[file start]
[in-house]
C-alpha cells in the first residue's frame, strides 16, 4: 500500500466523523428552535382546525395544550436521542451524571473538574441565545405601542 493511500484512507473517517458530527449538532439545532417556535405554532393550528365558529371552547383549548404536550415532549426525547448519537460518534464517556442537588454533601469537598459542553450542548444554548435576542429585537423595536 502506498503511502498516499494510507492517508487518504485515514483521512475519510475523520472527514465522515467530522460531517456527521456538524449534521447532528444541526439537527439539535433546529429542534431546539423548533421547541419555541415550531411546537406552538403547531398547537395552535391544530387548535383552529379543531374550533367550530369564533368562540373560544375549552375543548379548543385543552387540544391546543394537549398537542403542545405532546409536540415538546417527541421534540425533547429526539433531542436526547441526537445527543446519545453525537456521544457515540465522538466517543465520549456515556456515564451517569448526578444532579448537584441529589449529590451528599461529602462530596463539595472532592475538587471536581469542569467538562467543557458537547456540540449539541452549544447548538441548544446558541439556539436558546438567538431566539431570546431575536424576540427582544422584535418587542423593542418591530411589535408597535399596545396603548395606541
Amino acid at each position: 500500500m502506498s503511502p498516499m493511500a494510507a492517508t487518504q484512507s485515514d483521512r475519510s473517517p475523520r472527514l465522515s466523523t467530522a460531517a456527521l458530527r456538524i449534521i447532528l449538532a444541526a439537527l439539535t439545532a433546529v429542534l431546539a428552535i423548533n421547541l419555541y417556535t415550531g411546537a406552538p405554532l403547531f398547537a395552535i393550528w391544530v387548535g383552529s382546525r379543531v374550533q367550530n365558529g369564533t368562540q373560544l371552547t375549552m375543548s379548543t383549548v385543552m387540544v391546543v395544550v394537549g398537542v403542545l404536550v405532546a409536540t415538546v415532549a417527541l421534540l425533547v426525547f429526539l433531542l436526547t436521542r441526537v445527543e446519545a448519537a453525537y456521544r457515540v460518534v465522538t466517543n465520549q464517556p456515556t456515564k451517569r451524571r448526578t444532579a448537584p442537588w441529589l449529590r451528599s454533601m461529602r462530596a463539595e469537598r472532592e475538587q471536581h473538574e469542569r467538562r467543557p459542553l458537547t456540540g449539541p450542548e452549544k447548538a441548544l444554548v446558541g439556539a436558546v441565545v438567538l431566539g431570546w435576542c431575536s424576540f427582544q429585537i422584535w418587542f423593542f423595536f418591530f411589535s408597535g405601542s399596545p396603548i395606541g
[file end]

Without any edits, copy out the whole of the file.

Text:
[in-house]
C-alpha cells in the first residue's frame, strides 16, 4: 500500500466523523428552535382546525395544550436521542451524571473538574441565545405601542 493511500484512507473517517458530527449538532439545532417556535405554532393550528365558529371552547383549548404536550415532549426525547448519537460518534464517556442537588454533601469537598459542553450542548444554548435576542429585537423595536 502506498503511502498516499494510507492517508487518504485515514483521512475519510475523520472527514465522515467530522460531517456527521456538524449534521447532528444541526439537527439539535433546529429542534431546539423548533421547541419555541415550531411546537406552538403547531398547537395552535391544530387548535383552529379543531374550533367550530369564533368562540373560544375549552375543548379548543385543552387540544391546543394537549398537542403542545405532546409536540415538546417527541421534540425533547429526539433531542436526547441526537445527543446519545453525537456521544457515540465522538466517543465520549456515556456515564451517569448526578444532579448537584441529589449529590451528599461529602462530596463539595472532592475538587471536581469542569467538562467543557458537547456540540449539541452549544447548538441548544446558541439556539436558546438567538431566539431570546431575536424576540427582544422584535418587542423593542418591530411589535408597535399596545396603548395606541
Amino acid at each position: 500500500m502506498s503511502p498516499m493511500a494510507a492517508t487518504q484512507s485515514d483521512r475519510s473517517p475523520r472527514l465522515s466523523t467530522a460531517a456527521l458530527r456538524i449534521i447532528l449538532a444541526a439537527l439539535t439545532a433546529v429542534l431546539a428552535i423548533n421547541l419555541y417556535t415550531g411546537a406552538p405554532l403547531f398547537a395552535i393550528w391544530v387548535g383552529s382546525r379543531v374550533q367550530n365558529g369564533t368562540q373560544l371552547t375549552m375543548s379548543t383549548v385543552m387540544v391546543v395544550v394537549g398537542v403542545l404536550v405532546a409536540t415538546v415532549a417527541l421534540l425533547v426525547f429526539l433531542l436526547t436521542r441526537v445527543e446519545a448519537a453525537y456521544r457515540v460518534v465522538t466517543n465520549q464517556p456515556t456515564k451517569r451524571r448526578t444532579a448537584p442537588w441529589l449529590r451528599s454533601m461529602r462530596a463539595e469537598r472532592e475538587q471536581h473538574e469542569r467538562r467543557p459542553l458537547t456540540g449539541p450542548e452549544k447548538a441548544l444554548v446558541g439556539a436558546v441565545v438567538l431566539g431570546w435576542c431575536s424576540f427582544q429585537i422584535w418587542f423593542f423595536f418591530f411589535s408597535g405601542s399596545p396603548i395606541g